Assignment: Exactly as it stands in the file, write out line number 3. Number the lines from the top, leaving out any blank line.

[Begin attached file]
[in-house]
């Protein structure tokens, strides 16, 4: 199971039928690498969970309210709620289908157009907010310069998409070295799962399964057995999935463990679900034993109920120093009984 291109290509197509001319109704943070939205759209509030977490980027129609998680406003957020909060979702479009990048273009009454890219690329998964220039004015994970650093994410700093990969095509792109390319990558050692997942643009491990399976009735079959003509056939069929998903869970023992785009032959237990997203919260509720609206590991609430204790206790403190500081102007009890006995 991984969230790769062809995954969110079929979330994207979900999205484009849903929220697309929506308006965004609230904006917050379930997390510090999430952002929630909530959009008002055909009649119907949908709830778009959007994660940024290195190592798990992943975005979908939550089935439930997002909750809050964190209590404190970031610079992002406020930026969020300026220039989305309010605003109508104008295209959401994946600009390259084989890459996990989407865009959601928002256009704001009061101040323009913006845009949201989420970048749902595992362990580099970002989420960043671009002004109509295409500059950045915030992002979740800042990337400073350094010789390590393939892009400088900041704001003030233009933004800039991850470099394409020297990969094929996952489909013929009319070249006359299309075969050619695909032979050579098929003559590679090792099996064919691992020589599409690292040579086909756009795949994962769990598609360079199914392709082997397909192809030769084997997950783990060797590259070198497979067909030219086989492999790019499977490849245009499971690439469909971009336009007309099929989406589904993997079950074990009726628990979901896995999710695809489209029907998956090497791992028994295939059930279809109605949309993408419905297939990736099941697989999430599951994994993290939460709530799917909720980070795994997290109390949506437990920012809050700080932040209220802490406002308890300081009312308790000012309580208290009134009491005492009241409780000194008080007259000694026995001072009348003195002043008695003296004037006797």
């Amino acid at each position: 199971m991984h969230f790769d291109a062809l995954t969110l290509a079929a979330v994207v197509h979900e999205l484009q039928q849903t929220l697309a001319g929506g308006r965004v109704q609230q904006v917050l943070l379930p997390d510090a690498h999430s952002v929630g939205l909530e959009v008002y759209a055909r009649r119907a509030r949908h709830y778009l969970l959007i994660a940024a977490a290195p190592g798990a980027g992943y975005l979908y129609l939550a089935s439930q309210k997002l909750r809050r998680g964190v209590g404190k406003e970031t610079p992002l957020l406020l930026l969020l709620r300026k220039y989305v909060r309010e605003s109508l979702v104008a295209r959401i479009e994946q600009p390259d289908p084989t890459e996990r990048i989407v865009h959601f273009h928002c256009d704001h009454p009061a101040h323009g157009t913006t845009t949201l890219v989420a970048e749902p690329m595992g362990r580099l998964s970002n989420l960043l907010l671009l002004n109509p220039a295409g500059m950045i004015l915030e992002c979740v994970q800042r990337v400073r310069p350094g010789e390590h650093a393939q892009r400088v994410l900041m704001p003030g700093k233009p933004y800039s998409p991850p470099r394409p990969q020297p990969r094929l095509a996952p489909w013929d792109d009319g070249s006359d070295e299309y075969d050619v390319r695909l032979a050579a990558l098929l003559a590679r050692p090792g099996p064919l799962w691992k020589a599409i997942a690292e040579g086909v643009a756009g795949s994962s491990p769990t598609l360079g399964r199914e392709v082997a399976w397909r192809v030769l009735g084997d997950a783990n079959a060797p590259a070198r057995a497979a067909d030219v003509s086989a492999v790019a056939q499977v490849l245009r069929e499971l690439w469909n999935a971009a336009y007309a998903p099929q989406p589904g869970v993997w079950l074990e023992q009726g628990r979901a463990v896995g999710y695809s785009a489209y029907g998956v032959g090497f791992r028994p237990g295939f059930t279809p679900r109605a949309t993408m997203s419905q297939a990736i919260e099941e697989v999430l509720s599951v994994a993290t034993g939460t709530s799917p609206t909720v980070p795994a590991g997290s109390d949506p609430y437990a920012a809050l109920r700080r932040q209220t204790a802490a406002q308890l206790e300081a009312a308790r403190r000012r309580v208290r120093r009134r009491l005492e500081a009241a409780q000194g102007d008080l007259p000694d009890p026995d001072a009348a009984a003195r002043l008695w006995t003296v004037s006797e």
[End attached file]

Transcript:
């Amino acid at each position: 199971m991984h969230f790769d291109a062809l995954t969110l290509a079929a979330v994207v197509h979900e999205l484009q039928q849903t929220l697309a001319g929506g308006r965004v109704q609230q904006v917050l943070l379930p997390d510090a690498h999430s952002v929630g939205l909530e959009v008002y759209a055909r009649r119907a509030r949908h709830y778009l969970l959007i994660a940024a977490a290195p190592g798990a980027g992943y975005l979908y129609l939550a089935s439930q309210k997002l909750r809050r998680g964190v209590g404190k406003e970031t610079p992002l957020l406020l930026l969020l709620r300026k220039y989305v909060r309010e605003s109508l979702v104008a295209r959401i479009e994946q600009p390259d289908p084989t890459e996990r990048i989407v865009h959601f273009h928002c256009d704001h009454p009061a101040h323009g157009t913006t845009t949201l890219v989420a970048e749902p690329m595992g362990r580099l998964s970002n989420l960043l907010l671009l002004n109509p220039a295409g500059m950045i004015l915030e992002c979740v994970q800042r990337v400073r310069p350094g010789e390590h650093a393939q892009r400088v994410l900041m704001p003030g700093k233009p933004y800039s998409p991850p470099r394409p990969q020297p990969r094929l095509a996952p489909w013929d792109d009319g070249s006359d070295e299309y075969d050619v390319r695909l032979a050579a990558l098929l003559a590679r050692p090792g099996p064919l799962w691992k020589a599409i997942a690292e040579g086909v643009a756009g795949s994962s491990p769990t598609l360079g399964r199914e392709v082997a399976w397909r192809v030769l009735g084997d997950a783990n079959a060797p590259a070198r057995a497979a067909d030219v003509s086989a492999v790019a056939q499977v490849l245009r069929e499971l690439w469909n999935a971009a336009y007309a998903p099929q989406p589904g869970v993997w079950l074990e023992q009726g628990r979901a463990v896995g999710y695809s785009a489209y029907g998956v032959g090497f791992r028994p237990g295939f059930t279809p679900r109605a949309t993408m997203s419905q297939a990736i919260e099941e697989v999430l509720s599951v994994a993290t034993g939460t709530s799917p609206t909720v980070p795994a590991g997290s109390d949506p609430y437990a920012a809050l109920r700080r932040q209220t204790a802490a406002q308890l206790e300081a009312a308790r403190r000012r309580v208290r120093r009134r009491l005492e500081a009241a409780q000194g102007d008080l007259p000694d009890p026995d001072a009348a009984a003195r002043l008695w006995t003296v004037s006797e």